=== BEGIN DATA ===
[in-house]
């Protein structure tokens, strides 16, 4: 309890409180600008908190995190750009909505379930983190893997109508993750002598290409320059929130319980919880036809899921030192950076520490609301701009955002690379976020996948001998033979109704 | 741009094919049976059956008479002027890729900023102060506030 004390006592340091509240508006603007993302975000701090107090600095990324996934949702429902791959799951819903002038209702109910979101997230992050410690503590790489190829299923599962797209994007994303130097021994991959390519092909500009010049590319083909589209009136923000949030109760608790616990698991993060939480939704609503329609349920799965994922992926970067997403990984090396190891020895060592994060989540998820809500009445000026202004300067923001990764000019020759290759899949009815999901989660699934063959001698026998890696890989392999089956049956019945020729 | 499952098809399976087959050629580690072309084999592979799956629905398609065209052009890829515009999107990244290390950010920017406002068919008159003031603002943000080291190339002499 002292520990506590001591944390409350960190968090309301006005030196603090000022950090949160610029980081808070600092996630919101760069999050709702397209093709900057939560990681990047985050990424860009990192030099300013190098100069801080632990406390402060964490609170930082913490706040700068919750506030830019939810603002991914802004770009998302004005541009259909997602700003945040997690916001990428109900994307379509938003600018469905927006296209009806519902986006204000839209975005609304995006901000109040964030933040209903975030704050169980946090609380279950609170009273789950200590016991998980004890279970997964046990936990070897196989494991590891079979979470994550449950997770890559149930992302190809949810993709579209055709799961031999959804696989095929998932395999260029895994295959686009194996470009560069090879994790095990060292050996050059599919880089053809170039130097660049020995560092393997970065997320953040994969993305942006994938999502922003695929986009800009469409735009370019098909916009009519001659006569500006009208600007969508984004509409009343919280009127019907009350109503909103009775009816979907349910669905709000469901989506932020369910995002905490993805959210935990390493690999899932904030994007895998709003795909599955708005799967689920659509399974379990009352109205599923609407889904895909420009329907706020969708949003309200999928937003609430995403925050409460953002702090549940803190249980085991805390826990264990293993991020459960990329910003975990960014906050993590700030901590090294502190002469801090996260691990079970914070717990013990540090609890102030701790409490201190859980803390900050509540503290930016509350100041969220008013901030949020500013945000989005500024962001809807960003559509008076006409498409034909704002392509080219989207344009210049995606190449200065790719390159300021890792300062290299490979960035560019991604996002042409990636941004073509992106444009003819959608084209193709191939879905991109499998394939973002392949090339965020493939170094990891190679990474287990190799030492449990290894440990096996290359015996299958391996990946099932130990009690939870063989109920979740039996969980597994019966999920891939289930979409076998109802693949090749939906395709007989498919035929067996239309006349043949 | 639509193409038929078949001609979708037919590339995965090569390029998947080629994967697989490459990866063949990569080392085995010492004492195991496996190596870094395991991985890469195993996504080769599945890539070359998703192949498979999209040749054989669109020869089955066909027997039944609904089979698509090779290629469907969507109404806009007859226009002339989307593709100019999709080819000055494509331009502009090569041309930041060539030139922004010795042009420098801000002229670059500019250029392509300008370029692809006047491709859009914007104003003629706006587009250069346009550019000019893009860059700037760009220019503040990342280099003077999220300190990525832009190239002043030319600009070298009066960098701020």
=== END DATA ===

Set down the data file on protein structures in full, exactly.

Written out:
[in-house]
């Protein structure tokens, strides 16, 4: 309890409180600008908190995190750009909505379930983190893997109508993750002598290409320059929130319980919880036809899921030192950076520490609301701009955002690379976020996948001998033979109704 | 741009094919049976059956008479002027890729900023102060506030 004390006592340091509240508006603007993302975000701090107090600095990324996934949702429902791959799951819903002038209702109910979101997230992050410690503590790489190829299923599962797209994007994303130097021994991959390519092909500009010049590319083909589209009136923000949030109760608790616990698991993060939480939704609503329609349920799965994922992926970067997403990984090396190891020895060592994060989540998820809500009445000026202004300067923001990764000019020759290759899949009815999901989660699934063959001698026998890696890989392999089956049956019945020729 | 499952098809399976087959050629580690072309084999592979799956629905398609065209052009890829515009999107990244290390950010920017406002068919008159003031603002943000080291190339002499 002292520990506590001591944390409350960190968090309301006005030196603090000022950090949160610029980081808070600092996630919101760069999050709702397209093709900057939560990681990047985050990424860009990192030099300013190098100069801080632990406390402060964490609170930082913490706040700068919750506030830019939810603002991914802004770009998302004005541009259909997602700003945040997690916001990428109900994307379509938003600018469905927006296209009806519902986006204000839209975005609304995006901000109040964030933040209903975030704050169980946090609380279950609170009273789950200590016991998980004890279970997964046990936990070897196989494991590891079979979470994550449950997770890559149930992302190809949810993709579209055709799961031999959804696989095929998932395999260029895994295959686009194996470009560069090879994790095990060292050996050059599919880089053809170039130097660049020995560092393997970065997320953040994969993305942006994938999502922003695929986009800009469409735009370019098909916009009519001659006569500006009208600007969508984004509409009343919280009127019907009350109503909103009775009816979907349910669905709000469901989506932020369910995002905490993805959210935990390493690999899932904030994007895998709003795909599955708005799967689920659509399974379990009352109205599923609407889904895909420009329907706020969708949003309200999928937003609430995403925050409460953002702090549940803190249980085991805390826990264990293993991020459960990329910003975990960014906050993590700030901590090294502190002469801090996260691990079970914070717990013990540090609890102030701790409490201190859980803390900050509540503290930016509350100041969220008013901030949020500013945000989005500024962001809807960003559509008076006409498409034909704002392509080219989207344009210049995606190449200065790719390159300021890792300062290299490979960035560019991604996002042409990636941004073509992106444009003819959608084209193709191939879905991109499998394939973002392949090339965020493939170094990891190679990474287990190799030492449990290894440990096996290359015996299958391996990946099932130990009690939870063989109920979740039996969980597994019966999920891939289930979409076998109802693949090749939906395709007989498919035929067996239309006349043949 | 639509193409038929078949001609979708037919590339995965090569390029998947080629994967697989490459990866063949990569080392085995010492004492195991496996190596870094395991991985890469195993996504080769599945890539070359998703192949498979999209040749054989669109020869089955066909027997039944609904089979698509090779290629469907969507109404806009007859226009002339989307593709100019999709080819000055494509331009502009090569041309930041060539030139922004010795042009420098801000002229670059500019250029392509300008370029692809006047491709859009914007104003003629706006587009250069346009550019000019893009860059700037760009220019503040990342280099003077999220300190990525832009190239002043030319600009070298009066960098701020």